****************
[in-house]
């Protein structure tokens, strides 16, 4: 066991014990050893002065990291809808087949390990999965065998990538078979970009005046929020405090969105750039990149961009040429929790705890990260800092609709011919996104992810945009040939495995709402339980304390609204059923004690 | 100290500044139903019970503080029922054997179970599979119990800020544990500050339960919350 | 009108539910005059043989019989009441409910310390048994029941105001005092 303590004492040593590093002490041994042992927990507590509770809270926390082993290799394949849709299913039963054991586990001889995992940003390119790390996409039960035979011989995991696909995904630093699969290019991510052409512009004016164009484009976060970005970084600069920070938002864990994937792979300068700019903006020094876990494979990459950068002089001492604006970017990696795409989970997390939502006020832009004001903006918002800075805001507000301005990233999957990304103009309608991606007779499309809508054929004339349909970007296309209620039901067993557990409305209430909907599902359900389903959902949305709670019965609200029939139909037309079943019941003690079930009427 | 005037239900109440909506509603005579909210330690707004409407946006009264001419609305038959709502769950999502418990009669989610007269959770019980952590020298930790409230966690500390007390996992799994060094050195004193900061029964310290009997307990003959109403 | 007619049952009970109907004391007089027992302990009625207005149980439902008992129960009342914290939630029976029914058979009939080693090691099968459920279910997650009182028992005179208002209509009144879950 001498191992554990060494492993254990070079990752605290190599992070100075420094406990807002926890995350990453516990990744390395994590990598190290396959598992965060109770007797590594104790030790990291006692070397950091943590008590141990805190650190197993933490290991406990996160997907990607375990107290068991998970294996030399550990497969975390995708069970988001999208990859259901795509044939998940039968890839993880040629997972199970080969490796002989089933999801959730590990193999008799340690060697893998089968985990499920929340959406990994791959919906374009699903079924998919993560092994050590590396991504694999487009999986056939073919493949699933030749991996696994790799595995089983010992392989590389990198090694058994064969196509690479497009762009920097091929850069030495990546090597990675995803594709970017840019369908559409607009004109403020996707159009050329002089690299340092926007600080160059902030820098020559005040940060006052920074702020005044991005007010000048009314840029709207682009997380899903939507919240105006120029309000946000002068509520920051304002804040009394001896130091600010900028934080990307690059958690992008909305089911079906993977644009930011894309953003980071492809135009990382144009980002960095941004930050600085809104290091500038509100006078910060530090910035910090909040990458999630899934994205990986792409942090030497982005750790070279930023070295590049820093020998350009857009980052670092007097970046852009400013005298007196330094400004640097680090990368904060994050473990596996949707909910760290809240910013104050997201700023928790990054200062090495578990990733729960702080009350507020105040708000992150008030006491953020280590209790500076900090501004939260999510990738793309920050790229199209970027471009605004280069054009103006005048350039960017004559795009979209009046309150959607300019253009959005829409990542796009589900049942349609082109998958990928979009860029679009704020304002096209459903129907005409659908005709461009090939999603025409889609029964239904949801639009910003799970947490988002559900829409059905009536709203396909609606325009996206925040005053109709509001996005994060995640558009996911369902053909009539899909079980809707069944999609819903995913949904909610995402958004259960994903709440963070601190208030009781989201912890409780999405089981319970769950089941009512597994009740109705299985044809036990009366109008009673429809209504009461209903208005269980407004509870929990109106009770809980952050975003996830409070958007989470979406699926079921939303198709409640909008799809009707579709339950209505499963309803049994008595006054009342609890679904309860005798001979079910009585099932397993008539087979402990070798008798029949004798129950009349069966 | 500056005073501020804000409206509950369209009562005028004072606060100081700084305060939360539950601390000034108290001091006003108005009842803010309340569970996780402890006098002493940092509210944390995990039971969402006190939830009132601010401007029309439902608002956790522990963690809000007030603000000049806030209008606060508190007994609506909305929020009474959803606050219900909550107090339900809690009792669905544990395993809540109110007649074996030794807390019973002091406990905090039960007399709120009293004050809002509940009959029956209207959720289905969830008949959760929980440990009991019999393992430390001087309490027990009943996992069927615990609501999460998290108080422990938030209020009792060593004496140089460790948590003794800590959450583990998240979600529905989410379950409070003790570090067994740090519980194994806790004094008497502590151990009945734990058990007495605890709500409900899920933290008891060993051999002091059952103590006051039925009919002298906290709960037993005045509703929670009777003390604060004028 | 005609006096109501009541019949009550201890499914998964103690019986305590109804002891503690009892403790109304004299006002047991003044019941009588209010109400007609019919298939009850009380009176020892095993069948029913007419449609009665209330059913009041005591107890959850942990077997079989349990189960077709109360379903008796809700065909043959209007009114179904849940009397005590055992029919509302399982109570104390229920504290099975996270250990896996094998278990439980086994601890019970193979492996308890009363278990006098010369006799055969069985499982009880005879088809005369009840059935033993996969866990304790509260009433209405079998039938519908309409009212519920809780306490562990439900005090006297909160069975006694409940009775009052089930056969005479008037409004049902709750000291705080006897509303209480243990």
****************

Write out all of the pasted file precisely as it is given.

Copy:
[in-house]
């Protein structure tokens, strides 16, 4: 066991014990050893002065990291809808087949390990999965065998990538078979970009005046929020405090969105750039990149961009040429929790705890990260800092609709011919996104992810945009040939495995709402339980304390609204059923004690 | 100290500044139903019970503080029922054997179970599979119990800020544990500050339960919350 | 009108539910005059043989019989009441409910310390048994029941105001005092 303590004492040593590093002490041994042992927990507590509770809270926390082993290799394949849709299913039963054991586990001889995992940003390119790390996409039960035979011989995991696909995904630093699969290019991510052409512009004016164009484009976060970005970084600069920070938002864990994937792979300068700019903006020094876990494979990459950068002089001492604006970017990696795409989970997390939502006020832009004001903006918002800075805001507000301005990233999957990304103009309608991606007779499309809508054929004339349909970007296309209620039901067993557990409305209430909907599902359900389903959902949305709670019965609200029939139909037309079943019941003690079930009427 | 005037239900109440909506509603005579909210330690707004409407946006009264001419609305038959709502769950999502418990009669989610007269959770019980952590020298930790409230966690500390007390996992799994060094050195004193900061029964310290009997307990003959109403 | 007619049952009970109907004391007089027992302990009625207005149980439902008992129960009342914290939630029976029914058979009939080693090691099968459920279910997650009182028992005179208002209509009144879950 001498191992554990060494492993254990070079990752605290190599992070100075420094406990807002926890995350990453516990990744390395994590990598190290396959598992965060109770007797590594104790030790990291006692070397950091943590008590141990805190650190197993933490290991406990996160997907990607375990107290068991998970294996030399550990497969975390995708069970988001999208990859259901795509044939998940039968890839993880040629997972199970080969490796002989089933999801959730590990193999008799340690060697893998089968985990499920929340959406990994791959919906374009699903079924998919993560092994050590590396991504694999487009999986056939073919493949699933030749991996696994790799595995089983010992392989590389990198090694058994064969196509690479497009762009920097091929850069030495990546090597990675995803594709970017840019369908559409607009004109403020996707159009050329002089690299340092926007600080160059902030820098020559005040940060006052920074702020005044991005007010000048009314840029709207682009997380899903939507919240105006120029309000946000002068509520920051304002804040009394001896130091600010900028934080990307690059958690992008909305089911079906993977644009930011894309953003980071492809135009990382144009980002960095941004930050600085809104290091500038509100006078910060530090910035910090909040990458999630899934994205990986792409942090030497982005750790070279930023070295590049820093020998350009857009980052670092007097970046852009400013005298007196330094400004640097680090990368904060994050473990596996949707909910760290809240910013104050997201700023928790990054200062090495578990990733729960702080009350507020105040708000992150008030006491953020280590209790500076900090501004939260999510990738793309920050790229199209970027471009605004280069054009103006005048350039960017004559795009979209009046309150959607300019253009959005829409990542796009589900049942349609082109998958990928979009860029679009704020304002096209459903129907005409659908005709461009090939999603025409889609029964239904949801639009910003799970947490988002559900829409059905009536709203396909609606325009996206925040005053109709509001996005994060995640558009996911369902053909009539899909079980809707069944999609819903995913949904909610995402958004259960994903709440963070601190208030009781989201912890409780999405089981319970769950089941009512597994009740109705299985044809036990009366109008009673429809209504009461209903208005269980407004509870929990109106009770809980952050975003996830409070958007989470979406699926079921939303198709409640909008799809009707579709339950209505499963309803049994008595006054009342609890679904309860005798001979079910009585099932397993008539087979402990070798008798029949004798129950009349069966 | 500056005073501020804000409206509950369209009562005028004072606060100081700084305060939360539950601390000034108290001091006003108005009842803010309340569970996780402890006098002493940092509210944390995990039971969402006190939830009132601010401007029309439902608002956790522990963690809000007030603000000049806030209008606060508190007994609506909305929020009474959803606050219900909550107090339900809690009792669905544990395993809540109110007649074996030794807390019973002091406990905090039960007399709120009293004050809002509940009959029956209207959720289905969830008949959760929980440990009991019999393992430390001087309490027990009943996992069927615990609501999460998290108080422990938030209020009792060593004496140089460790948590003794800590959450583990998240979600529905989410379950409070003790570090067994740090519980194994806790004094008497502590151990009945734990058990007495605890709500409900899920933290008891060993051999002091059952103590006051039925009919002298906290709960037993005045509703929670009777003390604060004028 | 005609006096109501009541019949009550201890499914998964103690019986305590109804002891503690009892403790109304004299006002047991003044019941009588209010109400007609019919298939009850009380009176020892095993069948029913007419449609009665209330059913009041005591107890959850942990077997079989349990189960077709109360379903008796809700065909043959209007009114179904849940009397005590055992029919509302399982109570104390229920504290099975996270250990896996094998278990439980086994601890019970193979492996308890009363278990006098010369006799055969069985499982009880005879088809005369009840059935033993996969866990304790509260009433209405079998039938519908309409009212519920809780306490562990439900005090006297909160069975006694409940009775009052089930056969005479008037409004049902709750000291705080006897509303209480243990």